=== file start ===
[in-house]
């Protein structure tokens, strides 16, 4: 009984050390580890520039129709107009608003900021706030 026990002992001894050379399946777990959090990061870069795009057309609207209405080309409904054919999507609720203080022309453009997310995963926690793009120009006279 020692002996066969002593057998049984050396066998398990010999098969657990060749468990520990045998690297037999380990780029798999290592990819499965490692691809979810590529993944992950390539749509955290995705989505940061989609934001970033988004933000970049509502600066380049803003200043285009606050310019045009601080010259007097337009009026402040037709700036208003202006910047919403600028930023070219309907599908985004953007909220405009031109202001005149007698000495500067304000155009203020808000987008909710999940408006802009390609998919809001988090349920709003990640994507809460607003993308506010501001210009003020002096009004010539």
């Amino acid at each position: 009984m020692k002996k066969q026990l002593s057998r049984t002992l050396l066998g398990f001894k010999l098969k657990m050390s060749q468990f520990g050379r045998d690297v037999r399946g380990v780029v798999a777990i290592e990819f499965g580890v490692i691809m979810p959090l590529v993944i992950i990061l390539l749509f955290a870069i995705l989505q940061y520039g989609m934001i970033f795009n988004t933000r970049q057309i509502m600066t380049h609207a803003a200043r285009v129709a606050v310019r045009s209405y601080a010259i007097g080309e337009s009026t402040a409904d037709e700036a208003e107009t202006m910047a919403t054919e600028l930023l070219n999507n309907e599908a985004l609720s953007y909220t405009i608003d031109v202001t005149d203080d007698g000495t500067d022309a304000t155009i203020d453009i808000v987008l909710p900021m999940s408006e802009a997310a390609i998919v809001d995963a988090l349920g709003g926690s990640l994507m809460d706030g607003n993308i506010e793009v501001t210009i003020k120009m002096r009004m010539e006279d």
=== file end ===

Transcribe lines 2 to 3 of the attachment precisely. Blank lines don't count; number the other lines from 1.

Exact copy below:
């Protein structure tokens, strides 16, 4: 009984050390580890520039129709107009608003900021706030 026990002992001894050379399946777990959090990061870069795009057309609207209405080309409904054919999507609720203080022309453009997310995963926690793009120009006279 020692002996066969002593057998049984050396066998398990010999098969657990060749468990520990045998690297037999380990780029798999290592990819499965490692691809979810590529993944992950390539749509955290995705989505940061989609934001970033988004933000970049509502600066380049803003200043285009606050310019045009601080010259007097337009009026402040037709700036208003202006910047919403600028930023070219309907599908985004953007909220405009031109202001005149007698000495500067304000155009203020808000987008909710999940408006802009390609998919809001988090349920709003990640994507809460607003993308506010501001210009003020002096009004010539």
């Amino acid at each position: 009984m020692k002996k066969q026990l002593s057998r049984t002992l050396l066998g398990f001894k010999l098969k657990m050390s060749q468990f520990g050379r045998d690297v037999r399946g380990v780029v798999a777990i290592e990819f499965g580890v490692i691809m979810p959090l590529v993944i992950i990061l390539l749509f955290a870069i995705l989505q940061y520039g989609m934001i970033f795009n988004t933000r970049q057309i509502m600066t380049h609207a803003a200043r285009v129709a606050v310019r045009s209405y601080a010259i007097g080309e337009s009026t402040a409904d037709e700036a208003e107009t202006m910047a919403t054919e600028l930023l070219n999507n309907e599908a985004l609720s953007y909220t405009i608003d031109v202001t005149d203080d007698g000495t500067d022309a304000t155009i203020d453009i808000v987008l909710p900021m999940s408006e802009a997310a390609i998919v809001d995963a988090l349920g709003g926690s990640l994507m809460d706030g607003n993308i506010e793009v501001t210009i003020k120009m002096r009004m010539e006279d």